Fushimi Inari Featured Image

Fushimi-Inari Taisha Shrine

Phone: 075-641-7331
Address: 68 Fukakusa Yabunouchi-cho, Fushimi-ku, Kyoto
Business Hours: 24 Hours Open, but visiting there after dark is not recommended (scary).
Closed On: Open Daily
Parking: Available (free parking for the visitors to the temple)
Wheelchair Accessible ?: Partly Yes. Main Shrine is wheelchair accessible, and wheelchair accessible restrooms are available. But wheelchair cannot go up through the archway toward the moutain.
(Large Map)

The most popular sightseeing spot in Kyoto

Torii Gate of Fushimi Inari Taisha
10,000+ Torii Gates in the trail.

Fushimi-Inari Taisha is by far the most popular place to visit in Kyoto. Huge number of people visit there everyday and go up the mountain through “Senbon Torii” archway trail. “Senbon Torii” means “Thousand Torii Gates” in English. But in reality, more than 10,000 Torii Gates are in the trail from the base of the mountain all the way up to the top. The trail spans almost 2.5 miles and it takes about one hour to go up the top. Torii Gates are the ones donated by individuals and merchants with wishes to be successful in business. You can see the names of the donors on the columns.

Cafe in Yotsutsuji Corner
Japanese style cafe in Yotsu-Tsuji Corner.

There are many places of interest in the trail such as smaller shrines, observation decks overlooking Kyoto from the south, etc. Also, there are Japanese style cafe’s in several places, so you can take a break anytime you want. I think the majority of the people walking up the mountain give up in middle of the trail, and turn back. In my case, I usually give up at “Yotsu-Tsuji” Corner where the final trail to the top of the mountain begins. That is where most of the people take breaks and go back down. The view from the observation deck there is spectacular.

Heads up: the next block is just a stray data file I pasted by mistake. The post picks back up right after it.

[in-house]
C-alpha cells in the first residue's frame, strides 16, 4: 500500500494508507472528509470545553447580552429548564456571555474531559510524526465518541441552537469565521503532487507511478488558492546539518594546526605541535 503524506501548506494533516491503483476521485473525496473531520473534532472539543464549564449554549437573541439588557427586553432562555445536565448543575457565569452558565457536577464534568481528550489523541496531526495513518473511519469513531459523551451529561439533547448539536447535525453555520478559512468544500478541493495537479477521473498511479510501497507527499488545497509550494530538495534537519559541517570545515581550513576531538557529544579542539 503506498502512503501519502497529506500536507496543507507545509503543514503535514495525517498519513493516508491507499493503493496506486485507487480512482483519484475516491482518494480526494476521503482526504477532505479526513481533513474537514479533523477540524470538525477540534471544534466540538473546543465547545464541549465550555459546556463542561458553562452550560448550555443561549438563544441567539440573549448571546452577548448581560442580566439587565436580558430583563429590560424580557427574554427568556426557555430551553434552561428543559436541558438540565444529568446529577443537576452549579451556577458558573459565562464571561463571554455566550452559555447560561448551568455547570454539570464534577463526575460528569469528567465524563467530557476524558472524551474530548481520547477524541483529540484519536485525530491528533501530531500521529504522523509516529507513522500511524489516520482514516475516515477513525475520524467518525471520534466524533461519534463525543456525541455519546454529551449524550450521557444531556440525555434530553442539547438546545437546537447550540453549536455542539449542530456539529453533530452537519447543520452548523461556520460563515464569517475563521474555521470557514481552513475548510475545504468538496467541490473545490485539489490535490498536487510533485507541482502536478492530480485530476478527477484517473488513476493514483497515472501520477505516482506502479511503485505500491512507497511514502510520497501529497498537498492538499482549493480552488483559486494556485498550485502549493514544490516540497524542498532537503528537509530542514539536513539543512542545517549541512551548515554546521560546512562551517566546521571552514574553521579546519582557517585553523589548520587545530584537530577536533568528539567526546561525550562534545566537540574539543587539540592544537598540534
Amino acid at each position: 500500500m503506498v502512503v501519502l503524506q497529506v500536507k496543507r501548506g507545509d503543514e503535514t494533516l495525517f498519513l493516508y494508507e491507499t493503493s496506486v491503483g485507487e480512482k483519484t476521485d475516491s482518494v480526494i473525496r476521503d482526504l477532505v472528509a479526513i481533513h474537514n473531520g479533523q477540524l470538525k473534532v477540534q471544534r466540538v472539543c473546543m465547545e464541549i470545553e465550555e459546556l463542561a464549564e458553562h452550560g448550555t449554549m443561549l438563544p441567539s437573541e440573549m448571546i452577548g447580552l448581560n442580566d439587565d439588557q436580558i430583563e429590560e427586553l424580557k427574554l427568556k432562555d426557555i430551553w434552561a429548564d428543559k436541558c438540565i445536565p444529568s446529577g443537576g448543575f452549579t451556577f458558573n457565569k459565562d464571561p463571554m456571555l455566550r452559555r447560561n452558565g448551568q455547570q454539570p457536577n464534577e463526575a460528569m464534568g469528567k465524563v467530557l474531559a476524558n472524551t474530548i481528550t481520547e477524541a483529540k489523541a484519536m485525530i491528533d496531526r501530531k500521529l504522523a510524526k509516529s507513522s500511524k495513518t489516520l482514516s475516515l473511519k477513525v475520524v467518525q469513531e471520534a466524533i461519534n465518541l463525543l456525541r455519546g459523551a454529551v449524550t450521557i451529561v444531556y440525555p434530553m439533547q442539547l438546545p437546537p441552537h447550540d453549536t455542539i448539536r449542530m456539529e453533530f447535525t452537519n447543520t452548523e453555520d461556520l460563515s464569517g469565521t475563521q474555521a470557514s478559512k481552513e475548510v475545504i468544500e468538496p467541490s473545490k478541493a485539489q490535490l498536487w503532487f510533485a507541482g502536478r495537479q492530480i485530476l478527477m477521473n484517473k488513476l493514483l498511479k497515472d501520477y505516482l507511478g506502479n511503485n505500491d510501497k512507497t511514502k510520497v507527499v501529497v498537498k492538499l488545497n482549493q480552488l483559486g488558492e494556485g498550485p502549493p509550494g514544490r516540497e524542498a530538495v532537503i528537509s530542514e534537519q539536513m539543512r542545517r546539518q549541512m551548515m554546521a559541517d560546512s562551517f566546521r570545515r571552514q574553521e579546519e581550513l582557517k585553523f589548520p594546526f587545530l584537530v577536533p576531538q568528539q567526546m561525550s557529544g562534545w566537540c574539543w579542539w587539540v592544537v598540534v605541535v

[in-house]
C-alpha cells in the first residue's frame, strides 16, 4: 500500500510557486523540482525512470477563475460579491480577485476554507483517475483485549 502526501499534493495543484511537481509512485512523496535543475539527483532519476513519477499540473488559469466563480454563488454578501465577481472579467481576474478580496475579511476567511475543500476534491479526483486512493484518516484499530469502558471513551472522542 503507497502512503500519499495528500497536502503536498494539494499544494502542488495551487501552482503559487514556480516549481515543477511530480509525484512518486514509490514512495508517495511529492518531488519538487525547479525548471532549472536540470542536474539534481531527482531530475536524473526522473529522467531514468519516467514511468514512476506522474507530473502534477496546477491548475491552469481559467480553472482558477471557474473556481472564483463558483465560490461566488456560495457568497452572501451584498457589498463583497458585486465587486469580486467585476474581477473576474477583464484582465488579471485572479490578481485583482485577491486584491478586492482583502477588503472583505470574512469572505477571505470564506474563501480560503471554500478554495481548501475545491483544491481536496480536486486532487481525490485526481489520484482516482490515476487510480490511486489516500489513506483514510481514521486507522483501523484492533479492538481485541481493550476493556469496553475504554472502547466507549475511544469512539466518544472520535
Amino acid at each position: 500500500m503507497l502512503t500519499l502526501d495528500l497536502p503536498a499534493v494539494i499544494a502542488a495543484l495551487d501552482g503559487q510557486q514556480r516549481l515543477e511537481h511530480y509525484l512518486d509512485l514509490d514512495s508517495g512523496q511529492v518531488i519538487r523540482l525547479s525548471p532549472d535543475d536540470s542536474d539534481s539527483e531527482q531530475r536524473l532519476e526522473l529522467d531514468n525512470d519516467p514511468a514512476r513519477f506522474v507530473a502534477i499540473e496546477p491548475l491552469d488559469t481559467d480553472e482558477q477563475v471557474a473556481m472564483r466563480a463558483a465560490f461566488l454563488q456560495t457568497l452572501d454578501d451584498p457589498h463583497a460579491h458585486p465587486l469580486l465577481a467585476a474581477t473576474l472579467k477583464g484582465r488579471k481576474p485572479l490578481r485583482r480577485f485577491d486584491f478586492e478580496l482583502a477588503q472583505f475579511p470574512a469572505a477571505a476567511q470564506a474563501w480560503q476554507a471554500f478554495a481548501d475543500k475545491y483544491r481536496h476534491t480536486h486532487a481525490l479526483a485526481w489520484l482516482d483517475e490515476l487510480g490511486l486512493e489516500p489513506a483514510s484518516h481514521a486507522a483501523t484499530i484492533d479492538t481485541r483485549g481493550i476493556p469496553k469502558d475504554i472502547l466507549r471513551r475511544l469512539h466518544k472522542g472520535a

Torii gates of Fushimi Shrine
This is the usual scene – heavily crowded with tourists.

The biggest problem with Fushimi-Inari is that Torii Gate trail is ALWAYS heavily crowded with people. It is like going up the endless stairs in rush hour in a busy train station. So, I strongly suggest that you go there early in the morning, when not so many people are in the trail.

A pair of Fox statues are the symbol of Inari Shrines

Main Shrine
Main Shrine

There are as many as 30,000 Inari shrines throughout Japan, and Fushimi-Inari is the grand head shrine of all of them. Main shrine stands on the base ground of the mountain, and the principal God (“Inari Ookami”) and 4 other associated Gods are enshrined there. Inari Ookami is the God for bumper crops, prosperous business and family well-being. When you visit Fushimi-Inari, you first cleanse your hands at purification water trough and pray to the Gods standing still in front of the main shrine. After that, you proceed to Senbon Torii Gate trail to go up the mountain. Once you step into the trail with thousands of Torii Gates painted with vermillion color, you will feel like you are in another world. Torii Gate is the separator of the world we live and the world of Gods.

Fox Statue of Fushimi Inari
Statue of Fox – the messenger of God Inari Ookami

When you visit Fushimi-Inari (and all the other Inari shrines), you will see statues of fox. In Shinto, fox is considered the messenger of God Inari Ookami, so a pair of fox statues always sit in front of Inari shrines. People praying to Gods at Inari shrines for something in mind usually bring deep-fried Tofu and Sake, and offer them to the shrine. Deep-fried Tofu is Fox’s favorite food.